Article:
“August 6, 1945. “In Re: Estate of WILLIAM W. PARISH, deceased. “Mr. Varnum A. Parish, “Momence, Ill.Dear Sir:During my conference with you relative to the motivating cause whereby the decedent made certain gifts, I was advised that a part or all of these gifts were made by the decedent in order to get this property out of his estate before his second marriage.As a matter of record please advise how much, if any of the property which is the subject of the gift tax returns for the years 1940 and 1941 were made for this reason. I would also like to know when the decedent first started going with his second wife and the date of the marriage to her.The gift tax return for 1941 recites `real and personal property’ of an aggregate value of $60,680.00. Please give me a detailed statement of the items that make up this gift and the value of each on the date of death of the decedent.”Very truly yours, “S/ Wm. C. Maguire “Wm. C. Maguire, “Internal Revenue Agent, “1100 Bankers Bldg.”

Varnum replied to Maguire’s letter as follows:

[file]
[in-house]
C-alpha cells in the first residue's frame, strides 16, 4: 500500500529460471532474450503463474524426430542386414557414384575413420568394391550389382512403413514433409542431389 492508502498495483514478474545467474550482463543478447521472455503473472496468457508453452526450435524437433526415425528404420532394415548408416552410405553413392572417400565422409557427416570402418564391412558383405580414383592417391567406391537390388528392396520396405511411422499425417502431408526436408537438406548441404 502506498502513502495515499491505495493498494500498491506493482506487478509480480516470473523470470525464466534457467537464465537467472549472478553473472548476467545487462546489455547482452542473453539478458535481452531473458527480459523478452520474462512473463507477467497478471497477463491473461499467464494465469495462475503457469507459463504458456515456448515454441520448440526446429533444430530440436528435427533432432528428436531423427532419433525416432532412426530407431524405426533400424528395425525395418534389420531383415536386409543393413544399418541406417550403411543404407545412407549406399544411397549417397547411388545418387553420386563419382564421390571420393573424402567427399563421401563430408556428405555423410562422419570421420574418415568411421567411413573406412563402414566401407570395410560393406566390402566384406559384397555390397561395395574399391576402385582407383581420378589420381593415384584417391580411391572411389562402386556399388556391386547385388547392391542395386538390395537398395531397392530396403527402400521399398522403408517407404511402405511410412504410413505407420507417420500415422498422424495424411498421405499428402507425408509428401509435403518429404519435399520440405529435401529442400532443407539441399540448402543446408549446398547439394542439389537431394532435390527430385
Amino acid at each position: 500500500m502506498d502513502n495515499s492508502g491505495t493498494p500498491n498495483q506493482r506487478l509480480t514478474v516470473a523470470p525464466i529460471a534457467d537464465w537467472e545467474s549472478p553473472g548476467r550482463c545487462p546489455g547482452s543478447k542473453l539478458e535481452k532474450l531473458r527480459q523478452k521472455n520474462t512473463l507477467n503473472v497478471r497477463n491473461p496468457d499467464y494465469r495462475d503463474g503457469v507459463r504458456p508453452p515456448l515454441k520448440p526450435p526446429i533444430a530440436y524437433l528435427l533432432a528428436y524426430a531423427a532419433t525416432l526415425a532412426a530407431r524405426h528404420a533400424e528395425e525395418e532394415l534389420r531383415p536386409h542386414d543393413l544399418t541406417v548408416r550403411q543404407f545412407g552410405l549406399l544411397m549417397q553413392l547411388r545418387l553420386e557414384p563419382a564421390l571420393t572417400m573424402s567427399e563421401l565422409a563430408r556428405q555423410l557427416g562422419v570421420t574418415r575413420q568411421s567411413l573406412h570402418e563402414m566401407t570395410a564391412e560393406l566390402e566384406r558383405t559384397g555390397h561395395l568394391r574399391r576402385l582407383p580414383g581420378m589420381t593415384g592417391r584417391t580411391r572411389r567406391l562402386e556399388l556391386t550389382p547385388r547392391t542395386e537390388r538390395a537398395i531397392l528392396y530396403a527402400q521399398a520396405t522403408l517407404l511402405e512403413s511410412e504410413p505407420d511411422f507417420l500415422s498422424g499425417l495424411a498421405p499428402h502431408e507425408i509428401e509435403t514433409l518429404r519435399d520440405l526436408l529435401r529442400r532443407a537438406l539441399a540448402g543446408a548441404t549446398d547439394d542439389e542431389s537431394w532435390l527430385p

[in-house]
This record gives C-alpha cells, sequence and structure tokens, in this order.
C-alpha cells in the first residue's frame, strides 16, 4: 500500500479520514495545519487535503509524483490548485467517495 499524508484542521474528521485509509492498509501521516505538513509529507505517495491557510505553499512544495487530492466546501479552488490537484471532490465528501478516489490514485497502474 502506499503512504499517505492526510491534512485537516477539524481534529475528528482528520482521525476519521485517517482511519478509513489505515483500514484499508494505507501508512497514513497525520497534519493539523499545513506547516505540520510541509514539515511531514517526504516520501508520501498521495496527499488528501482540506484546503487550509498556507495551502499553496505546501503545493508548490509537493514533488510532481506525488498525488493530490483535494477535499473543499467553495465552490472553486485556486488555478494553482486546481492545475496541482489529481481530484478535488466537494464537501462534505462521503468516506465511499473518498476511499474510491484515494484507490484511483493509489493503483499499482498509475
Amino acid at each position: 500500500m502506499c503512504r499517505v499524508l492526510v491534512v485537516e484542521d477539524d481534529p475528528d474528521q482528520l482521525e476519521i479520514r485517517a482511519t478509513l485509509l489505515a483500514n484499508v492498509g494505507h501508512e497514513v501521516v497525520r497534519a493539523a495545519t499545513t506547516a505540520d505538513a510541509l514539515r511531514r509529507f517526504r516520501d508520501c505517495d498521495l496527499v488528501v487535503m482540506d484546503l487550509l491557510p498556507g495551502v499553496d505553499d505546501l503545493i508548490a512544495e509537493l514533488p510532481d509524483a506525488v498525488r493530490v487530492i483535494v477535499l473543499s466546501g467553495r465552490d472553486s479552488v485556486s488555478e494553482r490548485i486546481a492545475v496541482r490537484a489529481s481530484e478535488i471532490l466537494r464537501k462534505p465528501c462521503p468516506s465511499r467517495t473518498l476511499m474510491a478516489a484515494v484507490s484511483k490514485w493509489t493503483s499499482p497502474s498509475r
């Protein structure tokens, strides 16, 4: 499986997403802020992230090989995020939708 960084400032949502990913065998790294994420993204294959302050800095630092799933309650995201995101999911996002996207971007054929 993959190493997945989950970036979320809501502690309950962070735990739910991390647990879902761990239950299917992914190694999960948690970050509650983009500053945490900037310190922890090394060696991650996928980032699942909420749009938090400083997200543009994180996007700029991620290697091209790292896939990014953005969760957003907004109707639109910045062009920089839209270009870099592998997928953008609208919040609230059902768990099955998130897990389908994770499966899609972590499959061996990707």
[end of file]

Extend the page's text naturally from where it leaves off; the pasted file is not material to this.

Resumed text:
“August 7, 1945. “Mr. Wm. C. Maguire, “Internal Revenue Agent, “1100 Bankers Bldg., “Chicago, Illinois. “In re: Estate of William W. Parish, Deceased.Dear Sir:Replying to your letter of August the 6th concerning the estate of William W. Parish, deceased, I wish to advise that we do not think that the gifts made in 1940 had any connection with his second marriage. Fifteen or twenty years ago our father gave each of us a 70 acre tract off from four respective farms, and he told us at the time that he intended later to give each of us a deed to the farm out of which our original 70 acres was conveyed. The gifts that he made to us in 1940 were transfers of the balance of these respective farms. He transferred to each of us at this time the remaining part of the farm out of which he originally conveyed us 70 acres apiece. We feel, therefore, that the 1940 gift was merely a completion of something that he had planned many years before. I might add here, that the reason he did not complete this gift before was due to the fact that the Parish Bank was closed during the depression and William W. Parish wanted this farm land so that he could use the income therefrom to pay off the depositors of the Parish Bank and Trust Company. It was not long after he had completed paying off the depositors in full that he conveyed these farms to his four children.The gifts made to us in 1941 were really made for two reasons. William W. Parish was contemplating marriage and he told us that he wanted to get his property in shape before he married; that he did not want his second wife to get a substantial share of his property that had been earned by him and his first wife. There was, however, a further reason for his gift in 1941. He stated that he did not want to be burdened with the responsibility of managing and looking after this property at his age. He did, however, even after he made the gift in 1941, retain the management of the farm which he had given our sister, Carrie M. Parish. He managed this farm up until the beginning of the year 1944, being the year in which he died.You ask when the decedent first started keeping company with his second wife. We think that this began in June, 1941, to the best of our knowledge. He was married to her about the last day in December, and the exact date we do not know.You refer to the gift tax return for the year 1941 and state that it recites real and personal property of an aggregate value of $60,680.00. This amount was the original amount as set out in our return. However, there was finally a compromise settlement made with your office, and the figure was amended to $64,130.03. We are unable to give you a detailed statement of the items that made up this gift and the value of each on the date of the decedent’s death, as requested in your letter. We do not happen to have a copy of the 1941 return for some reason or other. We do not have a copy of the 1940 return. There was a considerable correspondence with your office and adjustments made in connection with the last return and in some way or other in the shuffle we have lost our copy of the 1941 return. Doubtless you can get this information by examining the return itself.If there is any further information that we can furnish you in this matter, we shall be glad to do so.”Very truly yours, “S/ V. A. Parish “V. A. PARISH”